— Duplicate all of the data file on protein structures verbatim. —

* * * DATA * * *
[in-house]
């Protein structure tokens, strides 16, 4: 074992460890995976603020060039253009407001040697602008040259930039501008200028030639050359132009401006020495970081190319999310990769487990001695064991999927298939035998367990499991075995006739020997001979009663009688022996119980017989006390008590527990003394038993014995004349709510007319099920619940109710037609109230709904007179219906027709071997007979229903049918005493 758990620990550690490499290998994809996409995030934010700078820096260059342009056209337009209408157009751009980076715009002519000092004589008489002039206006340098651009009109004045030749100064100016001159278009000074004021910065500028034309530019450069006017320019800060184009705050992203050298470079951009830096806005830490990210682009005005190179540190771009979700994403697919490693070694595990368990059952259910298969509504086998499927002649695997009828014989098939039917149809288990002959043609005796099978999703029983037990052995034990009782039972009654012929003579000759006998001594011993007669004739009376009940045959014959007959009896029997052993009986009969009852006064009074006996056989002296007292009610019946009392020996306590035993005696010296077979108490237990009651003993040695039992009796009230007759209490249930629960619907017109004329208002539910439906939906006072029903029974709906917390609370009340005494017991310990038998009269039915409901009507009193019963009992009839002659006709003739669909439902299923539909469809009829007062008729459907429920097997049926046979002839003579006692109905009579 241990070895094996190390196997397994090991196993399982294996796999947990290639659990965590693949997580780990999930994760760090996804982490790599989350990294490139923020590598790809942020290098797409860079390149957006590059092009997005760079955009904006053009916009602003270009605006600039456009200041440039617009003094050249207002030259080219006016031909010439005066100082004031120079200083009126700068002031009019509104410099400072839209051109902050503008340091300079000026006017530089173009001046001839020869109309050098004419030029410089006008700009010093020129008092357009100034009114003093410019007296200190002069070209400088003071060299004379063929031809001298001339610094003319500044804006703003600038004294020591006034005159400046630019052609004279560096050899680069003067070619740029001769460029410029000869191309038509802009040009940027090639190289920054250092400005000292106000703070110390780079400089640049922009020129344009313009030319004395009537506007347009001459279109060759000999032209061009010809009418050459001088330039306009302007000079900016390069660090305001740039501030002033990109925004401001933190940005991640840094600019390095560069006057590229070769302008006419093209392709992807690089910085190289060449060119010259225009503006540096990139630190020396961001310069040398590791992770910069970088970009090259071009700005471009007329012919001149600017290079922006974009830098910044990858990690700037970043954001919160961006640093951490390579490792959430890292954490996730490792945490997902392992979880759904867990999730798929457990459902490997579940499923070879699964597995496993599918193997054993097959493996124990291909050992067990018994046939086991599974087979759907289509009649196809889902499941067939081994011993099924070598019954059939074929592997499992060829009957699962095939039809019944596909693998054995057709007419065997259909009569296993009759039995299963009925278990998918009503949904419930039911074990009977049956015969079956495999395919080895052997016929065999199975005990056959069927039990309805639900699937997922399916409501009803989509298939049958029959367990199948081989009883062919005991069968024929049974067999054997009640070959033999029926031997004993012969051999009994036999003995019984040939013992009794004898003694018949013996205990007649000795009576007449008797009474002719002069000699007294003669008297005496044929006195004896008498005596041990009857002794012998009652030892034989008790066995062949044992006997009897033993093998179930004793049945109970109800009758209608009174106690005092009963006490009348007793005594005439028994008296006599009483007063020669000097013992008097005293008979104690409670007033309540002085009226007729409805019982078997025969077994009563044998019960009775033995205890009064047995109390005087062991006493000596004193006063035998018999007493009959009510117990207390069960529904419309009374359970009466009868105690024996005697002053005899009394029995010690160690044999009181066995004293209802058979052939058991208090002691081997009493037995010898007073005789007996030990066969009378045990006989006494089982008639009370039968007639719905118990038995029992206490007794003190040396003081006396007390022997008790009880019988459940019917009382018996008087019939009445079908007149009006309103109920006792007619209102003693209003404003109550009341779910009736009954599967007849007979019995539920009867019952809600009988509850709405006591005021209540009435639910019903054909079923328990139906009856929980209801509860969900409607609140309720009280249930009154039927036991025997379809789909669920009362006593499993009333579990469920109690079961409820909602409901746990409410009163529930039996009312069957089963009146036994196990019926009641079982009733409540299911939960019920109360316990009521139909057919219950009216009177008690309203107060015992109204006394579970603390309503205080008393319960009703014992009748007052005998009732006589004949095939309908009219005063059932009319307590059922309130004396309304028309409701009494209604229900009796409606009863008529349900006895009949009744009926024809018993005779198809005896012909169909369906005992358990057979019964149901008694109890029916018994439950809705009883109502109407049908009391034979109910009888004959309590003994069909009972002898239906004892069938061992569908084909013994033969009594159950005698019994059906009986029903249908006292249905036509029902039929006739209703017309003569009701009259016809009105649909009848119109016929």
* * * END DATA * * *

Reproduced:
[in-house]
């Protein structure tokens, strides 16, 4: 074992460890995976603020060039253009407001040697602008040259930039501008200028030639050359132009401006020495970081190319999310990769487990001695064991999927298939035998367990499991075995006739020997001979009663009688022996119980017989006390008590527990003394038993014995004349709510007319099920619940109710037609109230709904007179219906027709071997007979229903049918005493 758990620990550690490499290998994809996409995030934010700078820096260059342009056209337009209408157009751009980076715009002519000092004589008489002039206006340098651009009109004045030749100064100016001159278009000074004021910065500028034309530019450069006017320019800060184009705050992203050298470079951009830096806005830490990210682009005005190179540190771009979700994403697919490693070694595990368990059952259910298969509504086998499927002649695997009828014989098939039917149809288990002959043609005796099978999703029983037990052995034990009782039972009654012929003579000759006998001594011993007669004739009376009940045959014959007959009896029997052993009986009969009852006064009074006996056989002296007292009610019946009392020996306590035993005696010296077979108490237990009651003993040695039992009796009230007759209490249930629960619907017109004329208002539910439906939906006072029903029974709906917390609370009340005494017991310990038998009269039915409901009507009193019963009992009839002659006709003739669909439902299923539909469809009829007062008729459907429920097997049926046979002839003579006692109905009579 241990070895094996190390196997397994090991196993399982294996796999947990290639659990965590693949997580780990999930994760760090996804982490790599989350990294490139923020590598790809942020290098797409860079390149957006590059092009997005760079955009904006053009916009602003270009605006600039456009200041440039617009003094050249207002030259080219006016031909010439005066100082004031120079200083009126700068002031009019509104410099400072839209051109902050503008340091300079000026006017530089173009001046001839020869109309050098004419030029410089006008700009010093020129008092357009100034009114003093410019007296200190002069070209400088003071060299004379063929031809001298001339610094003319500044804006703003600038004294020591006034005159400046630019052609004279560096050899680069003067070619740029001769460029410029000869191309038509802009040009940027090639190289920054250092400005000292106000703070110390780079400089640049922009020129344009313009030319004395009537506007347009001459279109060759000999032209061009010809009418050459001088330039306009302007000079900016390069660090305001740039501030002033990109925004401001933190940005991640840094600019390095560069006057590229070769302008006419093209392709992807690089910085190289060449060119010259225009503006540096990139630190020396961001310069040398590791992770910069970088970009090259071009700005471009007329012919001149600017290079922006974009830098910044990858990690700037970043954001919160961006640093951490390579490792959430890292954490996730490792945490997902392992979880759904867990999730798929457990459902490997579940499923070879699964597995496993599918193997054993097959493996124990291909050992067990018994046939086991599974087979759907289509009649196809889902499941067939081994011993099924070598019954059939074929592997499992060829009957699962095939039809019944596909693998054995057709007419065997259909009569296993009759039995299963009925278990998918009503949904419930039911074990009977049956015969079956495999395919080895052997016929065999199975005990056959069927039990309805639900699937997922399916409501009803989509298939049958029959367990199948081989009883062919005991069968024929049974067999054997009640070959033999029926031997004993012969051999009994036999003995019984040939013992009794004898003694018949013996205990007649000795009576007449008797009474002719002069000699007294003669008297005496044929006195004896008498005596041990009857002794012998009652030892034989008790066995062949044992006997009897033993093998179930004793049945109970109800009758209608009174106690005092009963006490009348007793005594005439028994008296006599009483007063020669000097013992008097005293008979104690409670007033309540002085009226007729409805019982078997025969077994009563044998019960009775033995205890009064047995109390005087062991006493000596004193006063035998018999007493009959009510117990207390069960529904419309009374359970009466009868105690024996005697002053005899009394029995010690160690044999009181066995004293209802058979052939058991208090002691081997009493037995010898007073005789007996030990066969009378045990006989006494089982008639009370039968007639719905118990038995029992206490007794003190040396003081006396007390022997008790009880019988459940019917009382018996008087019939009445079908007149009006309103109920006792007619209102003693209003404003109550009341779910009736009954599967007849007979019995539920009867019952809600009988509850709405006591005021209540009435639910019903054909079923328990139906009856929980209801509860969900409607609140309720009280249930009154039927036991025997379809789909669920009362006593499993009333579990469920109690079961409820909602409901746990409410009163529930039996009312069957089963009146036994196990019926009641079982009733409540299911939960019920109360316990009521139909057919219950009216009177008690309203107060015992109204006394579970603390309503205080008393319960009703014992009748007052005998009732006589004949095939309908009219005063059932009319307590059922309130004396309304028309409701009494209604229900009796409606009863008529349900006895009949009744009926024809018993005779198809005896012909169909369906005992358990057979019964149901008694109890029916018994439950809705009883109502109407049908009391034979109910009888004959309590003994069909009972002898239906004892069938061992569908084909013994033969009594159950005698019994059906009986029903249908006292249905036509029902039929006739209703017309003569009701009259016809009105649909009848119109016929």